SCoJeC was delighted to be able to arrange for a delegation of Scottish National Party MPs who were visiting Israel to hold an informal meeting with a cross-section of young Scots who now live there.
On the last day of their week-long trip, the MPs – Angus Robertson, recently elected Deputy Leader of the SNP, Kirsten Oswald, who represents East Renfrewshire, the constituency with the largest Jewish community in Scotland, and Dr Paul Monahan – met a group of young Israelis who were born in Scotland. The group, who ranged in age from 18 to 30, told the MPs about their upbringing in Scotland and life in Israel, and discussed their views on a range of topics including antisemitism, Scottish independence, leaving the EU, and Jewish life in Scotland.
The MPs spoke about how important their trip was for them. They had paid their respects to Holocaust victims at Yad Vashem, visited the Knesset, and met a range of both Israeli and Palestinian public figures. They said they had been surprised to learn about Israel's diversity, and felt that the country's world leading work in fields like technology and higher education were an example that Scotland could learn from.
With regard to the Middle East, the MPs said that they favour a two-state solution: as a political party that is built upon the concept of national self-determination, they empathise with the Jewish people's desire for a homeland and also that of the Palestinians, and feel that Scotland, as another small country with a strong sense of identity, could help to facilitate peace negotiations. They are keen to strengthen bilateral ties between the two countries, and are unequivocally opposed to cultural and commercial boycotts.
They were interested in how Israel makes an effort to connect with Jews in the diaspora. Whereas Israel has formal programs for this, Scotland’s diaspora outreach is very ad hoc – not much more than the odd Burns Supper. Describing expatriates as the country's best export, Angus Roberson said Scotland could do more to connect with its diaspora, as it is important that, even if Scots leave Scotland, they should feel connected and that they always have a home there.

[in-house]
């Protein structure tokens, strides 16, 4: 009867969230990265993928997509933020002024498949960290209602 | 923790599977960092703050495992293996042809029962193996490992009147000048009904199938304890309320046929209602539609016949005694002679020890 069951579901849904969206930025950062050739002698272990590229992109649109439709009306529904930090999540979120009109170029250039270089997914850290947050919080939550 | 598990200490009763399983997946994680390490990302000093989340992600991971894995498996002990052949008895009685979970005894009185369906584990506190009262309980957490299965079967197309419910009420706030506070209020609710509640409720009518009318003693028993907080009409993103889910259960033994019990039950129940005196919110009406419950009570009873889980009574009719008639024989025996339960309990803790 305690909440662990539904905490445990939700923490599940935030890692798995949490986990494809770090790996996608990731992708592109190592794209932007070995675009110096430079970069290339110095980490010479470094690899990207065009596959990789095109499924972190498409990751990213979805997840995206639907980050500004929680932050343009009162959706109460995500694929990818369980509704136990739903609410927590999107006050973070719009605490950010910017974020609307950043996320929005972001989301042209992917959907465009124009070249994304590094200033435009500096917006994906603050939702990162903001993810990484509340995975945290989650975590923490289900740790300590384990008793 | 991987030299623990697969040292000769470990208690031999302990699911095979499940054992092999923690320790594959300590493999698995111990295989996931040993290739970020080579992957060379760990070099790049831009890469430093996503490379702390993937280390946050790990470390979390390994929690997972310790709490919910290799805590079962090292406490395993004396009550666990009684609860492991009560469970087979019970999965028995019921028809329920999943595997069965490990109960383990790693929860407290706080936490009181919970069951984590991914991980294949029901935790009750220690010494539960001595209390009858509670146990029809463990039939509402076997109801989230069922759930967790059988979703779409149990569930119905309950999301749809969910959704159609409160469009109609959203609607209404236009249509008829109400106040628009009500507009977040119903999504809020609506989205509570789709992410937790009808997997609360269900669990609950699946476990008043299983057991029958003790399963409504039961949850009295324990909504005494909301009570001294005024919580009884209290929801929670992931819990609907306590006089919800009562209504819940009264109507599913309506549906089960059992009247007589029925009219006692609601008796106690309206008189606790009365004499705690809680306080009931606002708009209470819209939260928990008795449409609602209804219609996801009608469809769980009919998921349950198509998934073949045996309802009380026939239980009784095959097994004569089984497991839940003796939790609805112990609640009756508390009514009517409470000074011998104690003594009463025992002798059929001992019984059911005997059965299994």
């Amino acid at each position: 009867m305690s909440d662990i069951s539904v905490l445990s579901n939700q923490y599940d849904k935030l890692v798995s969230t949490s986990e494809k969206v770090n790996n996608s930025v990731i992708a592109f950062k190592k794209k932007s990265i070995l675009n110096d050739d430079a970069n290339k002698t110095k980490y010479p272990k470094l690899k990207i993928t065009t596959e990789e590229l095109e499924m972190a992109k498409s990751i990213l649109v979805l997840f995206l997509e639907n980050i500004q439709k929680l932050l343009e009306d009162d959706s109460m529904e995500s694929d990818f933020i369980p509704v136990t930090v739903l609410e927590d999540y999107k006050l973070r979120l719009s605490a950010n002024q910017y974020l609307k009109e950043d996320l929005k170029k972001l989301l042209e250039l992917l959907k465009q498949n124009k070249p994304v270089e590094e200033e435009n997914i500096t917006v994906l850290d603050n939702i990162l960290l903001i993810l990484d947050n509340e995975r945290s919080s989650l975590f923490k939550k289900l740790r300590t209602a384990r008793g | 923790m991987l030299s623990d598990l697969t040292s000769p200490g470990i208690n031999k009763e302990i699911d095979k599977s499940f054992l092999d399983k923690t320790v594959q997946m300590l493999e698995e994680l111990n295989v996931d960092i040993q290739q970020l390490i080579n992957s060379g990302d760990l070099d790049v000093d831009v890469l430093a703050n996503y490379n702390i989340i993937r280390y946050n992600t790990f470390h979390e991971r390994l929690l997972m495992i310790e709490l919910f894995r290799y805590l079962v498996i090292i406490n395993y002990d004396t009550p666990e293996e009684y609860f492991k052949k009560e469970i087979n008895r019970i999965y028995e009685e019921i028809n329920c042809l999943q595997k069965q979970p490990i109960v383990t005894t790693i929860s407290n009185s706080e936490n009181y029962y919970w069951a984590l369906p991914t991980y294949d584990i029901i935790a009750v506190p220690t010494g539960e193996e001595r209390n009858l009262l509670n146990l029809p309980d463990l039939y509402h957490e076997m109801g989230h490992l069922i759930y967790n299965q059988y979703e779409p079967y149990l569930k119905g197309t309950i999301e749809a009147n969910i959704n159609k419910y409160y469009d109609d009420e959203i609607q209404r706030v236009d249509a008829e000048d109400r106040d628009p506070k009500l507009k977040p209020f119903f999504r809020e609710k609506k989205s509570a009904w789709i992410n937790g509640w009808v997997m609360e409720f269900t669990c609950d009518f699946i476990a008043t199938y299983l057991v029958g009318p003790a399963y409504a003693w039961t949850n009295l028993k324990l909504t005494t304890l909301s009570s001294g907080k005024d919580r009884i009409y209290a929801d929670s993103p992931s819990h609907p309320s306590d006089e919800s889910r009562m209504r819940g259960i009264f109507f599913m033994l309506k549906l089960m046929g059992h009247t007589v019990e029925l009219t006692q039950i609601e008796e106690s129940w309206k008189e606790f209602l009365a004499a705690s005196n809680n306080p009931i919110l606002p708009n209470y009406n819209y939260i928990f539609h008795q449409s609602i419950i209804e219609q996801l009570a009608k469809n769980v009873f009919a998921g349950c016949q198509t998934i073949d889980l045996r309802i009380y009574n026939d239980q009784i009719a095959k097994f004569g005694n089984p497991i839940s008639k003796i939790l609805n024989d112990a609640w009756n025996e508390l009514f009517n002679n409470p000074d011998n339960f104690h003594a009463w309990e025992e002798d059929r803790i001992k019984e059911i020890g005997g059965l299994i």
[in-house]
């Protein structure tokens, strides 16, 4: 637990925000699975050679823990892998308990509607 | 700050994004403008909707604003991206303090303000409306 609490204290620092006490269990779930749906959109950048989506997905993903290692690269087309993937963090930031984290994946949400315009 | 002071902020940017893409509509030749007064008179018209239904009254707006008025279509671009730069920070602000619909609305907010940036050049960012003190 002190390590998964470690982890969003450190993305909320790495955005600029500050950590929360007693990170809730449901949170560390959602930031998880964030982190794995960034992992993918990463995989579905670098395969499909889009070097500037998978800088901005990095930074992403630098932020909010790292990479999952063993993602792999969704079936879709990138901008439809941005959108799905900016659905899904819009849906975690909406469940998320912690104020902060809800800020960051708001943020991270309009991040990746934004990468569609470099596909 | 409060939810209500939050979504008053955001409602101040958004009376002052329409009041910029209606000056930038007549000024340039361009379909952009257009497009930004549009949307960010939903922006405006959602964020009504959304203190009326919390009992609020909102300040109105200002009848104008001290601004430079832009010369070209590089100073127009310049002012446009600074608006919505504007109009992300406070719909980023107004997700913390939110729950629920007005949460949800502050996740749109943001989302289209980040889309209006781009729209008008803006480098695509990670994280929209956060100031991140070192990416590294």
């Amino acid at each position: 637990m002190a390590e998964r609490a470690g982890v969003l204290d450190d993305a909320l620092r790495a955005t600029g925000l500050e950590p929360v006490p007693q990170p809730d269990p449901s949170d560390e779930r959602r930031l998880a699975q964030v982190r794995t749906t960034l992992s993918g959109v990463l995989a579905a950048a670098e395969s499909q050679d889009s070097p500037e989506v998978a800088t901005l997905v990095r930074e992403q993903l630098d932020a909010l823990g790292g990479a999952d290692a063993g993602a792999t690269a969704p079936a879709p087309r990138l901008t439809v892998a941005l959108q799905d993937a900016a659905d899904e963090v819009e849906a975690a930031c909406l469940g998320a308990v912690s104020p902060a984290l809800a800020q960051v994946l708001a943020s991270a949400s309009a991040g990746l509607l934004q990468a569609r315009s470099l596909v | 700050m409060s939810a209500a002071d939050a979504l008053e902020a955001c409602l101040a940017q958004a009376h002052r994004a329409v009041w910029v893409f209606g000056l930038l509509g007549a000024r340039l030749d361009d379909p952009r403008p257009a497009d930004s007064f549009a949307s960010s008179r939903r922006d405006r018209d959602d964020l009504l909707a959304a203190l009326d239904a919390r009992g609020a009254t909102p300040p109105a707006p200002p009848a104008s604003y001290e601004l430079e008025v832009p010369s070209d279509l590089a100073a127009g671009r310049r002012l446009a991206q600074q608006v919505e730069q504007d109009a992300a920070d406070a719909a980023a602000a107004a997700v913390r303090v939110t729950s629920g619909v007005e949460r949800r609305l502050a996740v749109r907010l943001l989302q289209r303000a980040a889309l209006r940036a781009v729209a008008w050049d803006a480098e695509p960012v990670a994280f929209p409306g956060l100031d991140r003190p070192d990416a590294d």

All the MPs made it clear that they value an inclusive, diverse Scotland, and that no form of racism, including antisemitism, is ever acceptable. They said that the SNP is working hard to combat antisemitism in Scotland.
Oliver Worth, originally from Glasgow, whose flat in Tel Aviv was the venue for the meeting, commented, “I can’t recall another political party making a point of arranging a meeting with young immigrants. It was touching, and to me said a great deal about the SNP’s outlook. They stayed long beyond the time they had scheduled, and were happy to discuss Scotland, its relationship with Israel and the region, and Scotland’s Jewish Community.”
Angus Robertson MP said: "I enjoyed spending the morning with this group of young Scots-Israelis to hear about their experience living and working in Israel. Their evident talent and enthusiasm and their engagement with both countries was first rate. Having lived abroad for ten years myself, I am aware of the enriching experience that immersing yourself in a new nation can be, and I wish them the best of luck.
"There is much that Scotland can learn from Israel with regard to engagement with the diaspora to ensure that we continue our links with Scots expats around the world
"I am grateful for the assistance of the Scottish Council of Jewish Communities in setting up the meeting, and to the young people, many of whom had travelled a great distance to join us on the day."